Most recent photographs of Sol LeWitt’s Black Form: Dedicated to the Missing Jews (1989) show the sculpture in contradistinction to its municipal backdrop, the Altona city hall in Hamburg. In one image from the official “Memorials in Hamburg” website, Black Form’s dark mass of bricks sits obdurately in front of the building’s pedimental façade. It complicates access, blunts the architecture’s authority, intrudes on the fantasy of a smooth flow of German history. A recent photograph taken by the artist virgil b/g taylor, however, captures LeWitt’s sculpture from the obverse angle. The camera has to look past two climbing branches in the foreground to catch LeWitt’s sculpture, almost surreptitiously. The charcoal-colored monument dwells in the background behind rows of foliage, no longer sentinel in civic space but now furtive somewhere off in the distance.
This inverted perspective on Black Form expands into an ethos and an epistemology in taylor’s “Minor Publics” installation at Artists Space. Motivated by but not strictly about LeWitt, the project looks to the story of Black Form as an occasion to think through both abstract form and abstracted modes of sociality. Documentation of LeWitt’s work, from a preparatory sketch to taylor’s photograph, only sparsely populate the gallery. A cluster of related catalogues and scholarly books line two windowsills, while geometrically styled posters dot the walls at uneven intervals. What dominates “Minor Publics” are two skeletal barriers, one a half-exposed piece of drywall and the other a metal scaffolding. A large swath of vinyl mounted to the wall crumples onto the former, and a length of fabric droops down off the latter. Text and language become the primary instruments across these materials, whether the declamatory statements impressed on the vinyl, the bibliographic research compiled in the gallery, or a poetic “script” both available as a printed copy in the gallery and uploaded online.
It’s in this broadsheet that taylor proposes the central apparatus or concept of his exhibition, based on the synagogal platform from which the Torah and haftarah are read during Jewish religious service. “Bima, or בימה, or βήμα,” its first line goes, “or other words asking you to bring yourself forward and name the lines that hold you in place.” A bima was also the tribunal from which orators in ancient Athens addressed their audiences, and taylor seems, with LeWitt, invested in a new configuration of a bima that can gather the “minor publics” of his title. Yet this configuration is only ever a desire at Artists Space, where taylor’s texts and installation never really induce a sense of clear, self-possessed articulation. Speech acts falter and conversations mire in their own voices, leading to a certain ambivalence regarding cultures of memory and monumentalization.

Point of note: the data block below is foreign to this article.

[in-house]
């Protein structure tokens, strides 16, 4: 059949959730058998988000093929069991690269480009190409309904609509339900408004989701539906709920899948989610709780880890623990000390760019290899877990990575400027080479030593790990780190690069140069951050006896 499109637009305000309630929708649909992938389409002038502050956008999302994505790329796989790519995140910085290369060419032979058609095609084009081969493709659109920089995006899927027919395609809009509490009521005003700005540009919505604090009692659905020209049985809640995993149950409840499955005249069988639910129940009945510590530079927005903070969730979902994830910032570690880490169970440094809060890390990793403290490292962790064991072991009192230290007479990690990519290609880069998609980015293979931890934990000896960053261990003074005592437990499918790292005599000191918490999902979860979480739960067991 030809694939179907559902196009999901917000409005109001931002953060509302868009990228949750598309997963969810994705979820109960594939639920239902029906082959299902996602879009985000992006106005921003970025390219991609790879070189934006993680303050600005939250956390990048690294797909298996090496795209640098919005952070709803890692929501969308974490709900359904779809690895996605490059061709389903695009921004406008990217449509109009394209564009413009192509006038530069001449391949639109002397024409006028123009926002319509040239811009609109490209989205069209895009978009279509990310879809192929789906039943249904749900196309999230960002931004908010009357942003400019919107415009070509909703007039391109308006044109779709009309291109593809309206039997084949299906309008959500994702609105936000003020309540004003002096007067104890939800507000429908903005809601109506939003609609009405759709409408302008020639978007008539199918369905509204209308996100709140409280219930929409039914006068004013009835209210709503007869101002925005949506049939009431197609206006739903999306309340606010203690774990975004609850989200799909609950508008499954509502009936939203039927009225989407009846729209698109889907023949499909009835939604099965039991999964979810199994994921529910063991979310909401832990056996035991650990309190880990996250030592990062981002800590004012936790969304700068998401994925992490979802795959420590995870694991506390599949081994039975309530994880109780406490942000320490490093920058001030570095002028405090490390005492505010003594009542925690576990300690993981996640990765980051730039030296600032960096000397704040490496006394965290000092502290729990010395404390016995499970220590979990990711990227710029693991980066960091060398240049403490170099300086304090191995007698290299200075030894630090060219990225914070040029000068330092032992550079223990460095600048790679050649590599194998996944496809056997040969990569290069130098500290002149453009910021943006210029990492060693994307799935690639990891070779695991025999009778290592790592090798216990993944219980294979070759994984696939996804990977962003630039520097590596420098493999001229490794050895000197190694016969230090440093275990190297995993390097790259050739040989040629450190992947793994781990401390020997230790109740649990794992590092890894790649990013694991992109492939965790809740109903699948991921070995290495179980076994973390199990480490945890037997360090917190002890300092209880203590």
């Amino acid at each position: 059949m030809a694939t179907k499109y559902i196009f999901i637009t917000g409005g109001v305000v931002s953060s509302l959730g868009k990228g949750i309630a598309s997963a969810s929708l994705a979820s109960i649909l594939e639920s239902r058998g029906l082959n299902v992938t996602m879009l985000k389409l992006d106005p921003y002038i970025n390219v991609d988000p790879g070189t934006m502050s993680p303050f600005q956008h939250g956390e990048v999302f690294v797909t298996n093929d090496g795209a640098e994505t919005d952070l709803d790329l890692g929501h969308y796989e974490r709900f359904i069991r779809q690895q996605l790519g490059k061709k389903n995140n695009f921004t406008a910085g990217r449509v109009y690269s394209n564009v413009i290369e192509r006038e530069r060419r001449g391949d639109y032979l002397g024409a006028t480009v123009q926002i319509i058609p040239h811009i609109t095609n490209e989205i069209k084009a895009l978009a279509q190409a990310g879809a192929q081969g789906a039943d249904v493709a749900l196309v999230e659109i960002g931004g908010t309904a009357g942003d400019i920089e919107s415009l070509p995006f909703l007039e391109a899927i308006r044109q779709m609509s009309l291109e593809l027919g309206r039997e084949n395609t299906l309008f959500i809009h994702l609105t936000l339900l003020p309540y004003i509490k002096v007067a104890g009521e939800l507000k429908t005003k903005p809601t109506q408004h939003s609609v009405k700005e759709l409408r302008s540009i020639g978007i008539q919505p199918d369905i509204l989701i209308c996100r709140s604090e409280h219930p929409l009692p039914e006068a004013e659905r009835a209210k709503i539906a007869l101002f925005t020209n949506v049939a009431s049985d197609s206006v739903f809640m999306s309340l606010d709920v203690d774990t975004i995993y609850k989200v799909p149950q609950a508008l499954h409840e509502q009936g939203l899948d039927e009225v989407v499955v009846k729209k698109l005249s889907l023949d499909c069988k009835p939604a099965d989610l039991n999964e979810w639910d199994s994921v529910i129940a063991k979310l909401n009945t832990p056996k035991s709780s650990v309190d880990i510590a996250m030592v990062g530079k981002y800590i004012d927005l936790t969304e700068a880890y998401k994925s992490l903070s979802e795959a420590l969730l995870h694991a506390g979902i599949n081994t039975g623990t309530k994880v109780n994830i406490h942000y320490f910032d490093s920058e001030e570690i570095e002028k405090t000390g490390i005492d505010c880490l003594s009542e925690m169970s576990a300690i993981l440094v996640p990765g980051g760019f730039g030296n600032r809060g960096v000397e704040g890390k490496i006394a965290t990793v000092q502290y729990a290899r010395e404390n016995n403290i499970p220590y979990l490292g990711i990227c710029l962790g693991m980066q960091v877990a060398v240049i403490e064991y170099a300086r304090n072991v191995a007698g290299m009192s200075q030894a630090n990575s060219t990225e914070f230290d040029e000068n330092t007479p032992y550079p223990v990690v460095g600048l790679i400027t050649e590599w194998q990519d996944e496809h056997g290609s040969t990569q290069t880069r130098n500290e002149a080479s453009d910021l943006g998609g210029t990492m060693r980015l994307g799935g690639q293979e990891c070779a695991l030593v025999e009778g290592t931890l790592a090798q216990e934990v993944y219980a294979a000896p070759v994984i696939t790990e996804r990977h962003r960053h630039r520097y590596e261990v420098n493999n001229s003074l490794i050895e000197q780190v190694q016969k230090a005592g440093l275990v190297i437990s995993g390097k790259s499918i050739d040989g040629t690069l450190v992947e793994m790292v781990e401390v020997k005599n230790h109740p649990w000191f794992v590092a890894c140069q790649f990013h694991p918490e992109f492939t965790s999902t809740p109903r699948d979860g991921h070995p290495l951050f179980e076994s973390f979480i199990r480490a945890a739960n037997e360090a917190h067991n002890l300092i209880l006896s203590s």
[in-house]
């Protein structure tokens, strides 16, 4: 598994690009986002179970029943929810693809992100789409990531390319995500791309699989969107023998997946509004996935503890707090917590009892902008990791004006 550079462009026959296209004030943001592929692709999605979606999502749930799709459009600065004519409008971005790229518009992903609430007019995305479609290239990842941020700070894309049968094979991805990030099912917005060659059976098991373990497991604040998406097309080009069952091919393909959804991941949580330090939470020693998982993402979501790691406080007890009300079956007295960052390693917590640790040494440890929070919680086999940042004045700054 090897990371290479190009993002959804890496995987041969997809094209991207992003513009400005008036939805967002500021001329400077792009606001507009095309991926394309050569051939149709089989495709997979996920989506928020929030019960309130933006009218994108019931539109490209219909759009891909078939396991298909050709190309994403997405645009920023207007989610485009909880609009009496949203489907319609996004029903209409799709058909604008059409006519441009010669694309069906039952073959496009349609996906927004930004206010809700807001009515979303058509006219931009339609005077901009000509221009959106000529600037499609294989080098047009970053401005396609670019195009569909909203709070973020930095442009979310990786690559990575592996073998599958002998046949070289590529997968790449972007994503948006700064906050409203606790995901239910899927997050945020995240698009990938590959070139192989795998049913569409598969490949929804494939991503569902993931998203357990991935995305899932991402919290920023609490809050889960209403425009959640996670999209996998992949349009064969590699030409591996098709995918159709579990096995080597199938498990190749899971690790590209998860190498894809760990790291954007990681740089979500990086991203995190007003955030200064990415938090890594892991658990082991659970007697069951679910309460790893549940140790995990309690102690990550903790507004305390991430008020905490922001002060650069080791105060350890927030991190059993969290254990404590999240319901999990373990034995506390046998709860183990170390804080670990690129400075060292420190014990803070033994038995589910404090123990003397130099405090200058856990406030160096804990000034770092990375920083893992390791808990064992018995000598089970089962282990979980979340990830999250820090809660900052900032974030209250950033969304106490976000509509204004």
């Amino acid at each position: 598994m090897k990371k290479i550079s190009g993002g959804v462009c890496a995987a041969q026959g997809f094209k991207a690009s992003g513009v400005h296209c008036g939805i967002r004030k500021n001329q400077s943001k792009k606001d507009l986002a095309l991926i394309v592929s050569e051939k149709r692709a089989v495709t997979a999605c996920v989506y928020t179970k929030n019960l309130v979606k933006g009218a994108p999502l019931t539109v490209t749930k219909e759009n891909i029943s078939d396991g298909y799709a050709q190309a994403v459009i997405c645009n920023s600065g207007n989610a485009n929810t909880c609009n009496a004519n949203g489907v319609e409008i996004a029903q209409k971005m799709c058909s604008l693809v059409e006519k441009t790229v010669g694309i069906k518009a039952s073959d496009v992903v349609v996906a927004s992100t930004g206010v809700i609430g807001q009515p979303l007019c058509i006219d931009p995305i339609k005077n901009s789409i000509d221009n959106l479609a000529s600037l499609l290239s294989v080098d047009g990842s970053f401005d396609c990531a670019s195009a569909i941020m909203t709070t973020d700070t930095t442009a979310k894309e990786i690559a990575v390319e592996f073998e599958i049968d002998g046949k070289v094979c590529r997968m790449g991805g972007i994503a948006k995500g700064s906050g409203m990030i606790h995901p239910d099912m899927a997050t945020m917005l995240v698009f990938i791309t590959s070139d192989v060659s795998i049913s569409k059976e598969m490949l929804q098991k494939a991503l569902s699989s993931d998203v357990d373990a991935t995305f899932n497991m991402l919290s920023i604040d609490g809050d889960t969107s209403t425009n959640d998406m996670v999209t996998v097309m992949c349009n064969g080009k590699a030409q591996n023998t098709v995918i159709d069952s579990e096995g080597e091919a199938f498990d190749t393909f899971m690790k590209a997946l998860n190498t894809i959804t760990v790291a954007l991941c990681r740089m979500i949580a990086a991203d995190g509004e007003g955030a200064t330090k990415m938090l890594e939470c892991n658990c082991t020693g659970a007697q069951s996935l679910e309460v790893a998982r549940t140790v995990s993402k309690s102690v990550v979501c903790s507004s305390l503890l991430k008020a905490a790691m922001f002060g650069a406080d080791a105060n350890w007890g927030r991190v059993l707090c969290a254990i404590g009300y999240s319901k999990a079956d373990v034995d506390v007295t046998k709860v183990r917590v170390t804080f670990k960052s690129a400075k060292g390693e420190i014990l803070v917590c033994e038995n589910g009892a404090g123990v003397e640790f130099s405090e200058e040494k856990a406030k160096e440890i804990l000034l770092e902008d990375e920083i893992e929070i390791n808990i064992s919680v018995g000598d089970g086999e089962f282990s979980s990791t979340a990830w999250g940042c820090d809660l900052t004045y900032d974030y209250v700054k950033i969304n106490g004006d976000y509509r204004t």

These cultures still propel politics and aesthetics in Germany today, where LeWitt first set up his edifice in 1987 in Münster, and where taylor, a “US faggot living in Germany,” as he puts it, now works. Black Form belongs to the distinct tradition of the counter-monument (Gegendenkmal), which beginning in the 1980s proposed sculptural interventions that refused both a rehashing of imperialist 19th-century styles and a concomitant melancholia that mourned war atrocities without insisting on political accountability.  For a commission from Skulptur Projekte Münster, LeWitt stationed the work directly in front of an 18th-century Schloß that, since the 1950s, had been repurposed by the city’s Westfälische Wilhelms-Universität.  Black Form was to be “a piece that was completely different from the lacy architecture behind it,” as LeWitt recalled. “I made it in a sort of ungainly block. I wanted it to be hard to swallow in terms of form and completely antithetical to its site.”  And antithetical it was: after LeWitt officially donated Black Form to the city of Münster, university administrators repined over its inconvenient location and city inhabitants bemoaned its hard smack into the Baroque surround. Despite pleas from LeWitt and the Skulptur Projekte curators, the university jackhammered Black Form to pieces in March 1988. In the months prior, the Altona district council and Hamburg Kunstkommission had already discussed duplicating Black Form for their own monument to the region’s Jewish history. When the bricks tumbled in Münster, Altona presented an opportunity to resurrect LeWitt’s sculpture in even larger dimensions.  This was in November 1989, as a second bit of masonry fell in Berlin.